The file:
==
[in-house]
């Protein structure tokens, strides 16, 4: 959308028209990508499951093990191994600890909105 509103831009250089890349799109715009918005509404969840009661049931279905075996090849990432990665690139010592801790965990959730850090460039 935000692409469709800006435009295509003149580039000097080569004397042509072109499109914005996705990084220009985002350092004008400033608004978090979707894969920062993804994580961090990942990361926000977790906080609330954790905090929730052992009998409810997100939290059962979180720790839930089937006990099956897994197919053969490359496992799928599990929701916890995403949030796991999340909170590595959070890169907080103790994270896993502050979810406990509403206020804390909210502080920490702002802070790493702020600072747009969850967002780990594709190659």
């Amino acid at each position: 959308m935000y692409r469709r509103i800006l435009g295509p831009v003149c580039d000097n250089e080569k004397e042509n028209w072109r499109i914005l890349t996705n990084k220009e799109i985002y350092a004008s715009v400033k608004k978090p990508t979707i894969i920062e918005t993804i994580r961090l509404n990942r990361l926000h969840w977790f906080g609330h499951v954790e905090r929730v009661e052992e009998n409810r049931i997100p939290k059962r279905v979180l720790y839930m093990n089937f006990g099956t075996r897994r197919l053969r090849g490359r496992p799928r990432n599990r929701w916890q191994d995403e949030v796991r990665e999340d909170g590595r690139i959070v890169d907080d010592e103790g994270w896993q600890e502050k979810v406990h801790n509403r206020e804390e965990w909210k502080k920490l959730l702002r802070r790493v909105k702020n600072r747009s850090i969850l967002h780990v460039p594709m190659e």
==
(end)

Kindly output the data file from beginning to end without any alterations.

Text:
[in-house]
């Protein structure tokens, strides 16, 4: 959308028209990508499951093990191994600890909105 509103831009250089890349799109715009918005509404969840009661049931279905075996090849990432990665690139010592801790965990959730850090460039 935000692409469709800006435009295509003149580039000097080569004397042509072109499109914005996705990084220009985002350092004008400033608004978090979707894969920062993804994580961090990942990361926000977790906080609330954790905090929730052992009998409810997100939290059962979180720790839930089937006990099956897994197919053969490359496992799928599990929701916890995403949030796991999340909170590595959070890169907080103790994270896993502050979810406990509403206020804390909210502080920490702002802070790493702020600072747009969850967002780990594709190659």
């Amino acid at each position: 959308m935000y692409r469709r509103i800006l435009g295509p831009v003149c580039d000097n250089e080569k004397e042509n028209w072109r499109i914005l890349t996705n990084k220009e799109i985002y350092a004008s715009v400033k608004k978090p990508t979707i894969i920062e918005t993804i994580r961090l509404n990942r990361l926000h969840w977790f906080g609330h499951v954790e905090r929730v009661e052992e009998n409810r049931i997100p939290k059962r279905v979180l720790y839930m093990n089937f006990g099956t075996r897994r197919l053969r090849g490359r496992p799928r990432n599990r929701w916890q191994d995403e949030v796991r990665e999340d909170g590595r690139i959070v890169d907080d010592e103790g994270w896993q600890e502050k979810v406990h801790n509403r206020e804390e965990w909210k502080k920490l959730l702002r802070r790493v909105k702020n600072r747009s850090i969850l967002h780990v460039p594709m190659e």